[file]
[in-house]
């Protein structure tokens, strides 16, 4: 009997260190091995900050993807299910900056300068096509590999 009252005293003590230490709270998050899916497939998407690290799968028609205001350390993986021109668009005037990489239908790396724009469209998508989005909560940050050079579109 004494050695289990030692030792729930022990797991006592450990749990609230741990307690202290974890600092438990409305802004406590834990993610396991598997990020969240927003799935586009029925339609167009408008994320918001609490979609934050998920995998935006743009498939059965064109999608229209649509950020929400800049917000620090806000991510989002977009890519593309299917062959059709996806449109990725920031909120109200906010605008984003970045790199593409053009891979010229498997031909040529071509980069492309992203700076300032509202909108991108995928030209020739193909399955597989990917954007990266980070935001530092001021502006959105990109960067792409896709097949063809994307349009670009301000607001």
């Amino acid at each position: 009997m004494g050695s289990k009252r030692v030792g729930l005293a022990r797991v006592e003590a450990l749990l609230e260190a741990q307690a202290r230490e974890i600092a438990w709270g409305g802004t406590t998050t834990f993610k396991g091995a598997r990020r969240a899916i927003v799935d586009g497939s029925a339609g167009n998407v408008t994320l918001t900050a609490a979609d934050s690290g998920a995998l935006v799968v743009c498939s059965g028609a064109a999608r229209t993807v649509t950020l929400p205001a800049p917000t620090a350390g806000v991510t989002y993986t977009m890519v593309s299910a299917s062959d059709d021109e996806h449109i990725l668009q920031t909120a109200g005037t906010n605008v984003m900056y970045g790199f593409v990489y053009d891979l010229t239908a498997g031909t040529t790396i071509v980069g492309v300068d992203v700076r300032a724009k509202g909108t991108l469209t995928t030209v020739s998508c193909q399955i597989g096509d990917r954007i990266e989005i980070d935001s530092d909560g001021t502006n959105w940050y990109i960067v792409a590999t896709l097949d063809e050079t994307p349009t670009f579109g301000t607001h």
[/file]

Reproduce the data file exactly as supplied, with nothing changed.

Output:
[in-house]
């Protein structure tokens, strides 16, 4: 009997260190091995900050993807299910900056300068096509590999 009252005293003590230490709270998050899916497939998407690290799968028609205001350390993986021109668009005037990489239908790396724009469209998508989005909560940050050079579109 004494050695289990030692030792729930022990797991006592450990749990609230741990307690202290974890600092438990409305802004406590834990993610396991598997990020969240927003799935586009029925339609167009408008994320918001609490979609934050998920995998935006743009498939059965064109999608229209649509950020929400800049917000620090806000991510989002977009890519593309299917062959059709996806449109990725920031909120109200906010605008984003970045790199593409053009891979010229498997031909040529071509980069492309992203700076300032509202909108991108995928030209020739193909399955597989990917954007990266980070935001530092001021502006959105990109960067792409896709097949063809994307349009670009301000607001």
């Amino acid at each position: 009997m004494g050695s289990k009252r030692v030792g729930l005293a022990r797991v006592e003590a450990l749990l609230e260190a741990q307690a202290r230490e974890i600092a438990w709270g409305g802004t406590t998050t834990f993610k396991g091995a598997r990020r969240a899916i927003v799935d586009g497939s029925a339609g167009n998407v408008t994320l918001t900050a609490a979609d934050s690290g998920a995998l935006v799968v743009c498939s059965g028609a064109a999608r229209t993807v649509t950020l929400p205001a800049p917000t620090a350390g806000v991510t989002y993986t977009m890519v593309s299910a299917s062959d059709d021109e996806h449109i990725l668009q920031t909120a109200g005037t906010n605008v984003m900056y970045g790199f593409v990489y053009d891979l010229t239908a498997g031909t040529t790396i071509v980069g492309v300068d992203v700076r300032a724009k509202g909108t991108l469209t995928t030209v020739s998508c193909q399955i597989g096509d990917r954007i990266e989005i980070d935001s530092d909560g001021t502006n959105w940050y990109i960067v792409a590999t896709l097949d063809e050079t994307p349009t670009f579109g301000t607001h």